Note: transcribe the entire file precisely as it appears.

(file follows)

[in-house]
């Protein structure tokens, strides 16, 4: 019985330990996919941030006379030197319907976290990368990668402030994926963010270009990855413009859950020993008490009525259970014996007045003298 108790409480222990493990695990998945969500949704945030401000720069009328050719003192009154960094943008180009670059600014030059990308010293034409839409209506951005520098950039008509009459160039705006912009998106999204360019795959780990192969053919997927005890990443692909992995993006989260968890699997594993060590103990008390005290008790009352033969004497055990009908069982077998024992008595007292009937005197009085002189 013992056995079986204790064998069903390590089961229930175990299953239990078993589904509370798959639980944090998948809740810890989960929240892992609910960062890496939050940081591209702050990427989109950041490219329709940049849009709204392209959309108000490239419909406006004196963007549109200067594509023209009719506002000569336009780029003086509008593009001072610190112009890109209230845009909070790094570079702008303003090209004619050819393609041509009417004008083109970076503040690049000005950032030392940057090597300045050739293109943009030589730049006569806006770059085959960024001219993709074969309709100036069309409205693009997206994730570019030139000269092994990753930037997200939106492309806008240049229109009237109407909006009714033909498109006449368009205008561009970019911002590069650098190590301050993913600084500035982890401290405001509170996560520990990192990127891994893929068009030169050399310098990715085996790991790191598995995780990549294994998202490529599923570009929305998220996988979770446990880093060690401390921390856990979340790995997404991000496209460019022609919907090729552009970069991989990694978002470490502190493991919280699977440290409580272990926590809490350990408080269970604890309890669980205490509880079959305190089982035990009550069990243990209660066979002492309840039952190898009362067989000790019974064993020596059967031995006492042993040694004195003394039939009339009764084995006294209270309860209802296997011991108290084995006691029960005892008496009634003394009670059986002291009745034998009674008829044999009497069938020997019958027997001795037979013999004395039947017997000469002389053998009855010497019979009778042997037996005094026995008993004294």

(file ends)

[in-house]
């Protein structure tokens, strides 16, 4: 019985330990996919941030006379030197319907976290990368990668402030994926963010270009990855413009859950020993008490009525259970014996007045003298 108790409480222990493990695990998945969500949704945030401000720069009328050719003192009154960094943008180009670059600014030059990308010293034409839409209506951005520098950039008509009459160039705006912009998106999204360019795959780990192969053919997927005890990443692909992995993006989260968890699997594993060590103990008390005290008790009352033969004497055990009908069982077998024992008595007292009937005197009085002189 013992056995079986204790064998069903390590089961229930175990299953239990078993589904509370798959639980944090998948809740810890989960929240892992609910960062890496939050940081591209702050990427989109950041490219329709940049849009709204392209959309108000490239419909406006004196963007549109200067594509023209009719506002000569336009780029003086509008593009001072610190112009890109209230845009909070790094570079702008303003090209004619050819393609041509009417004008083109970076503040690049000005950032030392940057090597300045050739293109943009030589730049006569806006770059085959960024001219993709074969309709100036069309409205693009997206994730570019030139000269092994990753930037997200939106492309806008240049229109009237109407909006009714033909498109006449368009205008561009970019911002590069650098190590301050993913600084500035982890401290405001509170996560520990990192990127891994893929068009030169050399310098990715085996790991790191598995995780990549294994998202490529599923570009929305998220996988979770446990880093060690401390921390856990979340790995997404991000496209460019022609919907090729552009970069991989990694978002470490502190493991919280699977440290409580272990926590809490350990408080269970604890309890669980205490509880079959305190089982035990009550069990243990209660066979002492309840039952190898009362067989000790019974064993020596059967031995006492042993040694004195003394039939009339009764084995006294209270309860209802296997011991108290084995006691029960005892008496009634003394009670059986002291009745034998009674008829044999009497069938020997019958027997001795037979013999004395039947017997000469002389053998009855010497019979009778042997037996005094026995008993004294």